Sen. Ron Wyden, a Democrat from Oregon, introduced a privacy bill Thursday that would level hefty penalties against technology companies that misuse consumer data.
The Consumer Data Protection Act would amend the Federal Trade Commission Act to include companies that store and use personal information. If enacted, the law would give the FTC authority to set privacy and security standards and hire 175 additional employees to police data use. It would also create a “Do Not Track” system that would allow consumers to demand companies don’t share or sell their data or use it to target ads.
First-time violators of the law could be fined 4 percent of their annual revenue. Repeat offenders could face 10-20 year prison sentences.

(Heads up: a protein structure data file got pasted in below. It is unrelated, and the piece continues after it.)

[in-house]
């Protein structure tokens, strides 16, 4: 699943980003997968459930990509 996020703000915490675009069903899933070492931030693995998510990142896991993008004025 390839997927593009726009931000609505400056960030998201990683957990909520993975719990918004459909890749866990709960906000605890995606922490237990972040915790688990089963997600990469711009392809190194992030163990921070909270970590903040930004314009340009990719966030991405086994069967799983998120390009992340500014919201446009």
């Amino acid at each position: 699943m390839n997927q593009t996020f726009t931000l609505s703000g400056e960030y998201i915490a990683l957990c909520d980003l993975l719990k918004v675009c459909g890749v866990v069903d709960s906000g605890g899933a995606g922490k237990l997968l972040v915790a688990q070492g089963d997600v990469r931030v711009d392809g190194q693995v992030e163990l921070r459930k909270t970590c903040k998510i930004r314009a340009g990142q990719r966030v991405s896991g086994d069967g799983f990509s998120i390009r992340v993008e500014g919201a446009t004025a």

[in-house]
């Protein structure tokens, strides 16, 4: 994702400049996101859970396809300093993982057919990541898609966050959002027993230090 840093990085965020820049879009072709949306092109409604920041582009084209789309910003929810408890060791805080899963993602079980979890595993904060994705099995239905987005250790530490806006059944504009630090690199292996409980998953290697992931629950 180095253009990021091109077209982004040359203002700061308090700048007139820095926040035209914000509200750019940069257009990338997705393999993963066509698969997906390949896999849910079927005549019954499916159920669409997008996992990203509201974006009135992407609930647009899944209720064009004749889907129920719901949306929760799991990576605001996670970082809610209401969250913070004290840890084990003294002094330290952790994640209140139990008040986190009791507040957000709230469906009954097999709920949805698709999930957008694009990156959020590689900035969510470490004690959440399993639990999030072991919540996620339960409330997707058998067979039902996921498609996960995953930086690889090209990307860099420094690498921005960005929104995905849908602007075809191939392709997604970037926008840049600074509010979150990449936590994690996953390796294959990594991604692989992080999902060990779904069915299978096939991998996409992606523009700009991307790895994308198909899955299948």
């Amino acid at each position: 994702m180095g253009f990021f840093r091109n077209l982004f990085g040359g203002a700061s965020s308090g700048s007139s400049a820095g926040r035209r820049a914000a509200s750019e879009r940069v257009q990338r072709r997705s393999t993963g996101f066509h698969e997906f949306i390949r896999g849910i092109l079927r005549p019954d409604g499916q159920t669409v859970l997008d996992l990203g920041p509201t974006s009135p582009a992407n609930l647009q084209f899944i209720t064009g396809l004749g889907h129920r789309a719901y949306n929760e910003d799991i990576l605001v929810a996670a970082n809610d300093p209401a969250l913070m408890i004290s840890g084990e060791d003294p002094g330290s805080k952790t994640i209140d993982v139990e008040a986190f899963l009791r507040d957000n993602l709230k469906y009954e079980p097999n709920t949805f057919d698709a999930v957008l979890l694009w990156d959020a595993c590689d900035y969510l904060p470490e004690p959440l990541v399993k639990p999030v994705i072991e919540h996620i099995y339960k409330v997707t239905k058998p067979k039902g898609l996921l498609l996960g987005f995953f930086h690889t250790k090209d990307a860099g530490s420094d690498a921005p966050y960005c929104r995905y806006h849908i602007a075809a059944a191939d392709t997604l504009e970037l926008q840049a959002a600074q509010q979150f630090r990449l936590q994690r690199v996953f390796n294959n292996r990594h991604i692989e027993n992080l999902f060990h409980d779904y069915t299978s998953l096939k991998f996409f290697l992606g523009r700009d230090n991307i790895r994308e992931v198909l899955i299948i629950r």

Large companies that collect consumer data would be required to submit an annual report detailing their compliance with the new regulations.
The bill Wyden unveiled is a “discussion draft” and his office is seeking feedback on the proposal.
“It’s time for some sunshine on this shadowy network of information sharing,” he said in a statement. “My bill creates radical transparency for consumers, gives them new tools to control their information and backs it up with tough rules with real teeth to punish companies that abuse Americans’ most private information.”